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Chronic Radiation effects

Stochastic in nature

Chief concern Cancer induction

Non cancerous effects

Cataract formation 500-800 R

Shortening of life span

Leukemia 50-100 cGy

No conclusive evidence of ill

effects in medical field Skin damage

from prolonged

fluoroscopic

exposure

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Factors modifying the biological damge

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• Physical factors

– Dose rate

– Fractionation

– Radiation

quality

– Temperature

• Chemical factors – Radioprotectors

– Radiosensitizers

RADIOPROTECTORS

DRF/DMF= Radiation LD50 in presence of protector

Radiation LD50 in absence of protector with biological end point LD50(30)

Examples :- Thiol protectors (cysteine, cysteamine)

2 mercapto ethylamine (MEA)

mercaptopropionylglycine(MPG)

Nonthiol protectors- cytokines, polysaccharides,

metal compounds,

vitamins, plant products

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RADIOSENSITIZERS

ER= TCD50 in absence of sensitizer

TCD50 in presence of sensitizer

TCD50 is radiation dose to cure 50%of treated tumors.

Examples :-

•Nucleotide analogues- halogenated pyramidines

•Hypoxic cell sensitizers- hyperbaric oxygen

•paranitro aceto phenone PNAP

•nitroimidazole- metronidazole, misonidazole, sanazole

•Bioreactive drugs- mitomycin C

•chemotherapeutic drugs-cisplatin, doxorubicin, vincristine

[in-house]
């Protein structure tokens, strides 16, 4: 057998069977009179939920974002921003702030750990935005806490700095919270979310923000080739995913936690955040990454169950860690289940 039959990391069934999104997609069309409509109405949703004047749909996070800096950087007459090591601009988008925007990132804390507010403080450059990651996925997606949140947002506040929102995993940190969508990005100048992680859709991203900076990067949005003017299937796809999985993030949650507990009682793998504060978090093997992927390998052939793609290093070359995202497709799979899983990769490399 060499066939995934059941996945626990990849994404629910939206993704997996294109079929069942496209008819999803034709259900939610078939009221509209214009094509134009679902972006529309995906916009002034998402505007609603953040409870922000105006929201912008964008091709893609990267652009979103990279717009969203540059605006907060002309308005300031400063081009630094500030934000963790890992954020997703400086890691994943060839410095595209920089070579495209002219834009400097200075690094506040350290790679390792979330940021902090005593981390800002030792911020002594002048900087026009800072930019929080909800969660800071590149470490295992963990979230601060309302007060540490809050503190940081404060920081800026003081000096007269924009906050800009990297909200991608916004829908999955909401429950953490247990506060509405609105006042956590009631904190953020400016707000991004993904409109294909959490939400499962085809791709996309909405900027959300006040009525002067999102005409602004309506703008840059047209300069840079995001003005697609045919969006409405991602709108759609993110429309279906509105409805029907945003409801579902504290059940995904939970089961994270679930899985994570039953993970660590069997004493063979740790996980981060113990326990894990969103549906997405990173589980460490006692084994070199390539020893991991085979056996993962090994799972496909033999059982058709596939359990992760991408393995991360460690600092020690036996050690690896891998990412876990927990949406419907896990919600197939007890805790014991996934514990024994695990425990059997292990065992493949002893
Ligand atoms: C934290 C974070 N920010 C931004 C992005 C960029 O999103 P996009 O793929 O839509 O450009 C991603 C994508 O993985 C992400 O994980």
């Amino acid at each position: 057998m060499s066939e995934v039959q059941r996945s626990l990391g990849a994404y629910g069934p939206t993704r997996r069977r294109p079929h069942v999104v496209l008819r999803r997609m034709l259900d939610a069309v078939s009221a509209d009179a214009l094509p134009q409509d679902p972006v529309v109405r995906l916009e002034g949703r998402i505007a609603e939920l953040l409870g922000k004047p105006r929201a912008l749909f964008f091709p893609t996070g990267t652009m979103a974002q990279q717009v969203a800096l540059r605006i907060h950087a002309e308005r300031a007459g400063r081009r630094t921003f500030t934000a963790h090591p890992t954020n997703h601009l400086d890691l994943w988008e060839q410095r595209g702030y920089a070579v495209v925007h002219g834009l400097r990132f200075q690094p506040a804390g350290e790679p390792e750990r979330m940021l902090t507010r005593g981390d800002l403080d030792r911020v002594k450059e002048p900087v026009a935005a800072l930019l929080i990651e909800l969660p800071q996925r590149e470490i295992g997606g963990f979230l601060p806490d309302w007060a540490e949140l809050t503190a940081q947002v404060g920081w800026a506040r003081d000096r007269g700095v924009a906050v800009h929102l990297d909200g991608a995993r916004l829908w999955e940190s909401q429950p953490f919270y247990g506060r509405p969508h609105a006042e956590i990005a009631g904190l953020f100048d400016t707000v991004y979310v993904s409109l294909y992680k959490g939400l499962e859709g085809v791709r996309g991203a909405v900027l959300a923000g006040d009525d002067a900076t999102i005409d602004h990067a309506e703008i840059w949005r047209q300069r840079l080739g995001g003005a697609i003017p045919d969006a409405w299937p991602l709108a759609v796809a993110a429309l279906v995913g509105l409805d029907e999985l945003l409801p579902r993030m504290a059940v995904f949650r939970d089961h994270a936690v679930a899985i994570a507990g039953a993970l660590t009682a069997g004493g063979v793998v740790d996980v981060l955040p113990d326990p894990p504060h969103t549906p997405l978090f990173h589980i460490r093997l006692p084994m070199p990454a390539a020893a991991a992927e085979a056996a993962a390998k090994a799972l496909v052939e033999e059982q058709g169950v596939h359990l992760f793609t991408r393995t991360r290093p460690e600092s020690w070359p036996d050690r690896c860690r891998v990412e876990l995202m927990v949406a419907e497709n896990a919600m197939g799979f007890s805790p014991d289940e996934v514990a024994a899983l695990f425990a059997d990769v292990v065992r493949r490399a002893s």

•antimetabolite glucose analouges- 2-deoxy-D-glucose.

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DO WE NEED

RADIATION

PROTECTION ?

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Radiation Safety Measures

Ionizing radiation needs to be

handled with care rather than

fear and its risks should be kept

in perspective with other risks

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EPIDEMIOLOGICAL DATA FROM: Hiroshima-Nagasaki Patients with ancylosing spondylitis cervical cancer tuberculosis mastitis tinea capitis thymus enlargement thyrotoxicosis hemangiomas and more may come Chernobyl Techa river Semiplatinsk Nevada

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Radiation Safety Measures

Basic radiation safety rule

ALARA

As low as reasonably achievable

Radiation Protection

Principles

1)Time

2)Distance

3) Shielding

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Time Dose is proportional to

the time exposed

Dose = Dose-rate x Time

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Distance Inverse square law (ISL)

distance

do

se-r

ate

Dose-rate 1/(distance)2

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Shielding

incident radiation transmitted

radiation

Barrier thickness

Protection

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International and National

Regulatory Bodies

Nuclear Radiation Safety Program

Administered by the Radiation Safety Coordinator,

supported by the Senior Management and governed by

the Radiation Safety Committee

•Management control over work practices

•Personnel qualification and training

•Control of occupational and public exposure to

radiation

•Ascertain the quantity and concentration of any

nuclear substance released as a result of the licensed

activity

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Occupational Dose Limits

WB 50 mSv

Extremities 500 mSv

Skin 500 mSv

Eye lens 150 mSv

AERB Annual 20 mSv

General Public 1 mSv

Radiation Safety Awareness Precautions

•Recognize radiation warning signs and labels.

•Do not enter radiation areas without permission of the

radiation safety trained laboratory personnel.

•Do not bring food, drink, empty coffee cups or utensils

into the radiation rooms.

•Stay as far away from the radioactive sources as

possible.

•Do not touch or handle any radioactive materials if you